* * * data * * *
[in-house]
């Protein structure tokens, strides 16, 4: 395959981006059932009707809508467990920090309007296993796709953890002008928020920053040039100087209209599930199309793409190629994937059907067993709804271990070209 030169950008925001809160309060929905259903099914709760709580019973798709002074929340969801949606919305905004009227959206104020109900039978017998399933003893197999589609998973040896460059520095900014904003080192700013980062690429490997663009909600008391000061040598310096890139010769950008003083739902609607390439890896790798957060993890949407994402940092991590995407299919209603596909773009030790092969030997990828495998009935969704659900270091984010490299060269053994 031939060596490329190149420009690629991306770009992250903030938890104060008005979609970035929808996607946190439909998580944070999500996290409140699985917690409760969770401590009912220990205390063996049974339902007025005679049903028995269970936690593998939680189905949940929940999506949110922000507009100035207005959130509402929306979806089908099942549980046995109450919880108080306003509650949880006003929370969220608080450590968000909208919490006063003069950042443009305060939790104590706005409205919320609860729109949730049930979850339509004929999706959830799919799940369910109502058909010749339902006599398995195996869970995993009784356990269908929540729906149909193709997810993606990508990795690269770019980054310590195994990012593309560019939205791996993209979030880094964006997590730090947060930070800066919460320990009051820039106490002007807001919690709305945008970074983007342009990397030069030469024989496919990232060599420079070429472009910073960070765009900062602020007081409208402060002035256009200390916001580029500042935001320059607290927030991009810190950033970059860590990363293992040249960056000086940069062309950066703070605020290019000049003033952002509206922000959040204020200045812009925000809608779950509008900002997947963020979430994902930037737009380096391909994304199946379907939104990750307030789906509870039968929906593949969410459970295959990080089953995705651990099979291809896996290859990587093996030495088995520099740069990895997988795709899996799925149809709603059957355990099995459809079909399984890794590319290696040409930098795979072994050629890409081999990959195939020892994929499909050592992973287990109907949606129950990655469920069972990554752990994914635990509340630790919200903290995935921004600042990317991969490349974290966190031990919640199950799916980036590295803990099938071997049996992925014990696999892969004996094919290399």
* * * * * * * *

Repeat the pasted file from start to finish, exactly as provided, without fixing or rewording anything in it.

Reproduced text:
[in-house]
């Protein structure tokens, strides 16, 4: 395959981006059932009707809508467990920090309007296993796709953890002008928020920053040039100087209209599930199309793409190629994937059907067993709804271990070209 030169950008925001809160309060929905259903099914709760709580019973798709002074929340969801949606919305905004009227959206104020109900039978017998399933003893197999589609998973040896460059520095900014904003080192700013980062690429490997663009909600008391000061040598310096890139010769950008003083739902609607390439890896790798957060993890949407994402940092991590995407299919209603596909773009030790092969030997990828495998009935969704659900270091984010490299060269053994 031939060596490329190149420009690629991306770009992250903030938890104060008005979609970035929808996607946190439909998580944070999500996290409140699985917690409760969770401590009912220990205390063996049974339902007025005679049903028995269970936690593998939680189905949940929940999506949110922000507009100035207005959130509402929306979806089908099942549980046995109450919880108080306003509650949880006003929370969220608080450590968000909208919490006063003069950042443009305060939790104590706005409205919320609860729109949730049930979850339509004929999706959830799919799940369910109502058909010749339902006599398995195996869970995993009784356990269908929540729906149909193709997810993606990508990795690269770019980054310590195994990012593309560019939205791996993209979030880094964006997590730090947060930070800066919460320990009051820039106490002007807001919690709305945008970074983007342009990397030069030469024989496919990232060599420079070429472009910073960070765009900062602020007081409208402060002035256009200390916001580029500042935001320059607290927030991009810190950033970059860590990363293992040249960056000086940069062309950066703070605020290019000049003033952002509206922000959040204020200045812009925000809608779950509008900002997947963020979430994902930037737009380096391909994304199946379907939104990750307030789906509870039968929906593949969410459970295959990080089953995705651990099979291809896996290859990587093996030495088995520099740069990895997988795709899996799925149809709603059957355990099995459809079909399984890794590319290696040409930098795979072994050629890409081999990959195939020892994929499909050592992973287990109907949606129950990655469920069972990554752990994914635990509340630790919200903290995935921004600042990317991969490349974290966190031990919640199950799916980036590295803990099938071997049996992925014990696999892969004996094919290399």